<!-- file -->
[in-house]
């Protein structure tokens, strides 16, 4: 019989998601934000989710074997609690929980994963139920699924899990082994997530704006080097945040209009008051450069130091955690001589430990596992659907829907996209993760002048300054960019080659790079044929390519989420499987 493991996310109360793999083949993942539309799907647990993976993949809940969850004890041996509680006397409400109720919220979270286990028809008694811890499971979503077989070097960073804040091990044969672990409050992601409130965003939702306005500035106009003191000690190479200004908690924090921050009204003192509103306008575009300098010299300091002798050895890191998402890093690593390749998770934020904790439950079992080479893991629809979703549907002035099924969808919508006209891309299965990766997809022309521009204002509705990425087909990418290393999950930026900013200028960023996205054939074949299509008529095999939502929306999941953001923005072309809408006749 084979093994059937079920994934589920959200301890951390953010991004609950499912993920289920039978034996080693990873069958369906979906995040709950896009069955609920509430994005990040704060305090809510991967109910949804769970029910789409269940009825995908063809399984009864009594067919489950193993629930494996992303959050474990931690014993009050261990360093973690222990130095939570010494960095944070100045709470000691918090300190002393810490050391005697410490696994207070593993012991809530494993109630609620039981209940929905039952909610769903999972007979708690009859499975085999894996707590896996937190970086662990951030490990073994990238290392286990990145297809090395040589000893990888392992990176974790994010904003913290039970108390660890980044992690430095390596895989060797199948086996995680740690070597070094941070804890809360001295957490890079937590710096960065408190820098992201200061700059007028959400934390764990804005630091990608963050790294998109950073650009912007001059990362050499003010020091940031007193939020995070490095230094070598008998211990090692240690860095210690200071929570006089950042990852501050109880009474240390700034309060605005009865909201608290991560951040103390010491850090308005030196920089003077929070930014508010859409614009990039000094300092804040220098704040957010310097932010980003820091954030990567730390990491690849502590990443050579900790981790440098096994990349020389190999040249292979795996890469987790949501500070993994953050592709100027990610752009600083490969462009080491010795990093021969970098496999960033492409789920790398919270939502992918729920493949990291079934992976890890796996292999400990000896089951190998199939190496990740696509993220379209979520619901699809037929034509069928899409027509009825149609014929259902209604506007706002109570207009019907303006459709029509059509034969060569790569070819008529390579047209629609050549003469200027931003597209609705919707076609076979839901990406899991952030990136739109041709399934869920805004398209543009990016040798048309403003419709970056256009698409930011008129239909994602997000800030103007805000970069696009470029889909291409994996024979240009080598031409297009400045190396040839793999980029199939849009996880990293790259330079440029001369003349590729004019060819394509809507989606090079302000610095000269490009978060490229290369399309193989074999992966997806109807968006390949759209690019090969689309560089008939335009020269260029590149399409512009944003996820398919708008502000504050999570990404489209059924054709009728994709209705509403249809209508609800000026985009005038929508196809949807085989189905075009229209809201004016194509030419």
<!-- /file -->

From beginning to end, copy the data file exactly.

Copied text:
[in-house]
């Protein structure tokens, strides 16, 4: 019989998601934000989710074997609690929980994963139920699924899990082994997530704006080097945040209009008051450069130091955690001589430990596992659907829907996209993760002048300054960019080659790079044929390519989420499987 493991996310109360793999083949993942539309799907647990993976993949809940969850004890041996509680006397409400109720919220979270286990028809008694811890499971979503077989070097960073804040091990044969672990409050992601409130965003939702306005500035106009003191000690190479200004908690924090921050009204003192509103306008575009300098010299300091002798050895890191998402890093690593390749998770934020904790439950079992080479893991629809979703549907002035099924969808919508006209891309299965990766997809022309521009204002509705990425087909990418290393999950930026900013200028960023996205054939074949299509008529095999939502929306999941953001923005072309809408006749 084979093994059937079920994934589920959200301890951390953010991004609950499912993920289920039978034996080693990873069958369906979906995040709950896009069955609920509430994005990040704060305090809510991967109910949804769970029910789409269940009825995908063809399984009864009594067919489950193993629930494996992303959050474990931690014993009050261990360093973690222990130095939570010494960095944070100045709470000691918090300190002393810490050391005697410490696994207070593993012991809530494993109630609620039981209940929905039952909610769903999972007979708690009859499975085999894996707590896996937190970086662990951030490990073994990238290392286990990145297809090395040589000893990888392992990176974790994010904003913290039970108390660890980044992690430095390596895989060797199948086996995680740690070597070094941070804890809360001295957490890079937590710096960065408190820098992201200061700059007028959400934390764990804005630091990608963050790294998109950073650009912007001059990362050499003010020091940031007193939020995070490095230094070598008998211990090692240690860095210690200071929570006089950042990852501050109880009474240390700034309060605005009865909201608290991560951040103390010491850090308005030196920089003077929070930014508010859409614009990039000094300092804040220098704040957010310097932010980003820091954030990567730390990491690849502590990443050579900790981790440098096994990349020389190999040249292979795996890469987790949501500070993994953050592709100027990610752009600083490969462009080491010795990093021969970098496999960033492409789920790398919270939502992918729920493949990291079934992976890890796996292999400990000896089951190998199939190496990740696509993220379209979520619901699809037929034509069928899409027509009825149609014929259902209604506007706002109570207009019907303006459709029509059509034969060569790569070819008529390579047209629609050549003469200027931003597209609705919707076609076979839901990406899991952030990136739109041709399934869920805004398209543009990016040798048309403003419709970056256009698409930011008129239909994602997000800030103007805000970069696009470029889909291409994996024979240009080598031409297009400045190396040839793999980029199939849009996880990293790259330079440029001369003349590729004019060819394509809507989606090079302000610095000269490009978060490229290369399309193989074999992966997806109807968006390949759209690019090969689309560089008939335009020269260029590149399409512009944003996820398919708008502000504050999570990404489209059924054709009728994709209705509403249809209508609800000026985009005038929508196809949807085989189905075009229209809201004016194509030419």